22

I've seen different posts on StackOverflow that explain cherry picking a bit, but the comments in their code aren't very specific as to what's a branch and what's a directory. Example git checkout A -- X Y doesn't tell me much.

Basically I want this:

  • Create new branch featureA off of master
  • Merge directory /tools/my-tool from branch dev into featureA
  • 3
    General rule, when there's a -- in a git command like that, on the left is a branch name or commit specifier, on the right are paths. – torek Nov 6 '13 at 20:39
  • Why do you need cherrypicking for that? You can simply create manually merge the directory. – Max Yankov Nov 6 '13 at 20:48
  • 3
    thanks @torek. what i ended up doing was a git checkout dev -- tools/my-tool – daleyjem Nov 6 '13 at 22:56
20

To answer the original question about how to cherry-pick some directories (as commits instead of a brute-force checkout), this is possible. Imagine that featureA has diverged from master and you want to bring over the tools/my-tool commits.

Assuming that you never made any commits that contain both stuff from /tools/my-tool and stuff from other directories

This will get you the list of commits to master in tools/my-tool (that are not already in featureA), in reverse-chronological order:

git log --no-merges featureA...master tools/my-tool

To say it another way:

git log --no-merges source_branch...dest_branch my/firstpath my/secondpath [...]

To get just the commits you need in chronological order, you need to first reverse the order of the input lines (such as with tail -r or tac), then isolate the column for the commit hash (such as with cut):

git log --format=oneline --no-merges featureA...master tools/my-tool \
    | tail -r \
    | cut -d " " -f 1

And to do the whole operation at once, do this:

git cherry-pick $(git log --format=oneline --no-merges featureA...master tools/my-tool | tail -r | cut -d " " -f 1)
| improve this answer | |
  • 8
    tail -r is not available on linux, "tac" is an alternative to tail -r – kokorins Jan 31 '17 at 14:00
  • A slight tweaked change to the chronological ordering - git log --pretty=tformat:"%h" --no-merges featureA...master tools/my-too | tail -r – rh0dium Jul 23 '17 at 16:04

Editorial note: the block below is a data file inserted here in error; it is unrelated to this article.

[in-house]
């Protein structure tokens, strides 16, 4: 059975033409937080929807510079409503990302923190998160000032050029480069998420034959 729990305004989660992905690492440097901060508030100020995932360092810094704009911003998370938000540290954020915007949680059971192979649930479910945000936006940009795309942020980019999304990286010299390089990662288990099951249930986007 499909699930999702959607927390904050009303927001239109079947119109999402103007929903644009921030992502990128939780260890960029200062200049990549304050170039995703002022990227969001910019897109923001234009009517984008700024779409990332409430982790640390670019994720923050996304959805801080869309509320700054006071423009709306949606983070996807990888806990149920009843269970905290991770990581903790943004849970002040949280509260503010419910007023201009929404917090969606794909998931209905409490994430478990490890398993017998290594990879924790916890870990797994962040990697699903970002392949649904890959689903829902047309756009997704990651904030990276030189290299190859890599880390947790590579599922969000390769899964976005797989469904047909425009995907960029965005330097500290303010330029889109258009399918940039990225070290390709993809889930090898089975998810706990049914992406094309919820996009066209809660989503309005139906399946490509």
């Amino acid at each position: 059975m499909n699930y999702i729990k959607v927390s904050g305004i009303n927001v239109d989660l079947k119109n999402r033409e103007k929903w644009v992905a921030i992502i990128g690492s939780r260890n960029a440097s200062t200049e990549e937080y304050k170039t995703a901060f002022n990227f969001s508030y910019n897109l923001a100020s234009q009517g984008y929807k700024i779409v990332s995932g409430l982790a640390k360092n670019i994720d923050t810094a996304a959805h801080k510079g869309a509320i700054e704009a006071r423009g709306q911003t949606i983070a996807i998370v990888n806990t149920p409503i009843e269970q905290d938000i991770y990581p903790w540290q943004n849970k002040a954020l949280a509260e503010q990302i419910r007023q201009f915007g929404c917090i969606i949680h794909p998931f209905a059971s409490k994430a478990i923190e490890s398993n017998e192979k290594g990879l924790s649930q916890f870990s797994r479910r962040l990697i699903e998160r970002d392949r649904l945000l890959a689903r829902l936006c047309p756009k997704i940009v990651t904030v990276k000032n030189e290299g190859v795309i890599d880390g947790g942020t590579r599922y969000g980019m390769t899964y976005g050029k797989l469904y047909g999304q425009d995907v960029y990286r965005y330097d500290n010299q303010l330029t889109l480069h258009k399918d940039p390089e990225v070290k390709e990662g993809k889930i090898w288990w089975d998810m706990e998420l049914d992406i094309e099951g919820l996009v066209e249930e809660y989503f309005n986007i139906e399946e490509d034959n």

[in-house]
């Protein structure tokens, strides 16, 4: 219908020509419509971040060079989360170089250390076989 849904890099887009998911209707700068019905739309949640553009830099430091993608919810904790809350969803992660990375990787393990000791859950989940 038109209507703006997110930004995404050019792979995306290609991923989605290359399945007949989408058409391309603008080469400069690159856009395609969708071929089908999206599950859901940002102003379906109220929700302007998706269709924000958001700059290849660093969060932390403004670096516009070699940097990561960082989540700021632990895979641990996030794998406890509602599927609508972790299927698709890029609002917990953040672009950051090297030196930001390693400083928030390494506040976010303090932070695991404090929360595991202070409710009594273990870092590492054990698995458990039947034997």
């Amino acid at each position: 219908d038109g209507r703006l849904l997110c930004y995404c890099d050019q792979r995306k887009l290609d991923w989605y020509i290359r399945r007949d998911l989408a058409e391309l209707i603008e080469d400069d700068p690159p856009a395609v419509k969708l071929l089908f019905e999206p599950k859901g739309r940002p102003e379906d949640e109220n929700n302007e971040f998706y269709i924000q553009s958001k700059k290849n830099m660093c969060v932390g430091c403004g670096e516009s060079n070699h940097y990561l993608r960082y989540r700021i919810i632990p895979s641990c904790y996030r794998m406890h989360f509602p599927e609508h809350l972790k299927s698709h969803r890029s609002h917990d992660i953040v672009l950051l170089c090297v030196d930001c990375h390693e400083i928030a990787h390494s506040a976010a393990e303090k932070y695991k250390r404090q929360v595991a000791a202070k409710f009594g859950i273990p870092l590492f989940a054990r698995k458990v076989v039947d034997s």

• This seems to include all the commits that are alreay applied in the feature branch. How can you get just the commits that aren't alreay merged? – Chris Dodd Aug 1 '18 at 23:02
  • @ChrisDodd I don't think I understand your question. If you're asking how to list only commits from one branch that don't exist in another, that can be done as a separate step. – Ian Aug 3 '18 at 12:23
  • 2
    Instead of using tac or tail -r and cut, one can also use git rev-list --no-merges --reverse to just get a list of revision IDs/hashes in reverse order directly. – Achilleas May 22 '19 at 20:14
16

Note:

  • git cherry-pick is about applying a full commit (or commits) to another branch. There is no notion of "path".
  • git checkout is about updating the working tree (and HEAD if no path is specified, effectively switching branches)

    git checkout [-p|--patch] [<tree-ish>] [--] <pathspec>...
    

When <paths> or --patch are given, git checkout does not switch branches.
It updates the named paths in the working tree from the index file or from a named <tree-ish> (most often a commit). The <tree-ish> argument can be used to specify a specific tree-ish (i.e. commit, tag or tree) to update the index for the given paths before updating the working tree.

Your git checkout dev -- tools/my-tool updates a specific path, but it isn't a "merge" or a "git cherry-pick".

| improve this answer | |
2

Here is the right way to cherry-pick commits from another branch for one folder:

git format-patch -k --stdout master...featureA -- tools/mytool | git am -3 -k

This will apply the patches to the "tools/mytool" files only, in order.

If you have a merge conflict on any commit, it will pause for you to fix it. git am --continue will resume where it left off.

| improve this answer | |
  • Interesting use of format-patch and am. Upvoted. – VonC Sep 5 at 16:40
2

You can use git checkout <from_branch> -- <files_to_bring>.
I'd do this: git checkout dev -- tools/my-tool

Explanation: this tells git to replace/copy files from the branch dev and the path tools/my-tool to your current branch.

| improve this answer | |
1

Jason Rudolph does a great job of summarising this scenario, and the accepted solution in this post:

https://jasonrudolph.com/blog/2009/02/25/git-tip-how-to-merge-specific-files-from-another-branch/

This is a good old question, and the above answers did a great job of answering it, but since I recently came across the issue, and his article stated it so concisely I thought I'd share it here.

| improve this answer | |

Your Answer

By clicking “Post Your Answer”, you agree to our terms of service, privacy policy and cookie policy

Not the answer you're looking for? Browse other questions tagged or ask your own question.